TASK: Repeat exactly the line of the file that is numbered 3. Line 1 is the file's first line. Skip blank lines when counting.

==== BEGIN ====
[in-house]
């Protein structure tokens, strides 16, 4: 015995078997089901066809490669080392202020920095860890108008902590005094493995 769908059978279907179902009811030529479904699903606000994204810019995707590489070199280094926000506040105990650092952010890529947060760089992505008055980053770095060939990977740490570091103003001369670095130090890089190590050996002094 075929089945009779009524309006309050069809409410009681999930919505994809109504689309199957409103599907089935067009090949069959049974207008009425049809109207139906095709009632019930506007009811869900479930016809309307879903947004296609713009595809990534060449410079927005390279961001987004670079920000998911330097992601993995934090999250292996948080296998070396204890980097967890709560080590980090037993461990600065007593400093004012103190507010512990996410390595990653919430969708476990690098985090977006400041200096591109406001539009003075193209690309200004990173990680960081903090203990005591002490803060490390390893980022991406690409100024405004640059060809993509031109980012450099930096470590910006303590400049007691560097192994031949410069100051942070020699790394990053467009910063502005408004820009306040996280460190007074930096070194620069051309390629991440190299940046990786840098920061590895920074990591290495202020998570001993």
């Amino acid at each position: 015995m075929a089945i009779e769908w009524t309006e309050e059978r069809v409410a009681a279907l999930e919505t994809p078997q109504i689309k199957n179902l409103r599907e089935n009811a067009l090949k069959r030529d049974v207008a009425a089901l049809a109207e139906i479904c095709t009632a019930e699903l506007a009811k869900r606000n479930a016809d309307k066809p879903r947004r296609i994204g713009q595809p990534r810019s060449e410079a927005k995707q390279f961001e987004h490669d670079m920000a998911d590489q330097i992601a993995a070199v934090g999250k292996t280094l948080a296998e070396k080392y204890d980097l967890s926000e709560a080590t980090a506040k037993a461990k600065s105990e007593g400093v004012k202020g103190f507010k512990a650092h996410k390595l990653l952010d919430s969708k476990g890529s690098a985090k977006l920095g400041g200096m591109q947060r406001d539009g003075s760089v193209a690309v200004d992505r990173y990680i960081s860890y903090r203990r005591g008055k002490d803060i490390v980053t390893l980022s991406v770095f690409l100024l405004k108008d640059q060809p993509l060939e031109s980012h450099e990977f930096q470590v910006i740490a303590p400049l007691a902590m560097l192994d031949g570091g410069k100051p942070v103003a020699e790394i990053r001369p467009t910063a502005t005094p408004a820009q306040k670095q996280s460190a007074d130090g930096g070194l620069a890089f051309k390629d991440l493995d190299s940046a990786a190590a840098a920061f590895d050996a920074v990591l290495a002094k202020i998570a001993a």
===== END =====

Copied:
């Amino acid at each position: 015995m075929a089945i009779e769908w009524t309006e309050e059978r069809v409410a009681a279907l999930e919505t994809p078997q109504i689309k199957n179902l409103r599907e089935n009811a067009l090949k069959r030529d049974v207008a009425a089901l049809a109207e139906i479904c095709t009632a019930e699903l506007a009811k869900r606000n479930a016809d309307k066809p879903r947004r296609i994204g713009q595809p990534r810019s060449e410079a927005k995707q390279f961001e987004h490669d670079m920000a998911d590489q330097i992601a993995a070199v934090g999250k292996t280094l948080a296998e070396k080392y204890d980097l967890s926000e709560a080590t980090a506040k037993a461990k600065s105990e007593g400093v004012k202020g103190f507010k512990a650092h996410k390595l990653l952010d919430s969708k476990g890529s690098a985090k977006l920095g400041g200096m591109q947060r406001d539009g003075s760089v193209a690309v200004d992505r990173y990680i960081s860890y903090r203990r005591g008055k002490d803060i490390v980053t390893l980022s991406v770095f690409l100024l405004k108008d640059q060809p993509l060939e031109s980012h450099e990977f930096q470590v910006i740490a303590p400049l007691a902590m560097l192994d031949g570091g410069k100051p942070v103003a020699e790394i990053r001369p467009t910063a502005t005094p408004a820009q306040k670095q996280s460190a007074d130090g930096g070194l620069a890089f051309k390629d991440l493995d190299s940046a990786a190590a840098a920061f590895d050996a920074v990591l290495a002094k202020i998570a001993a």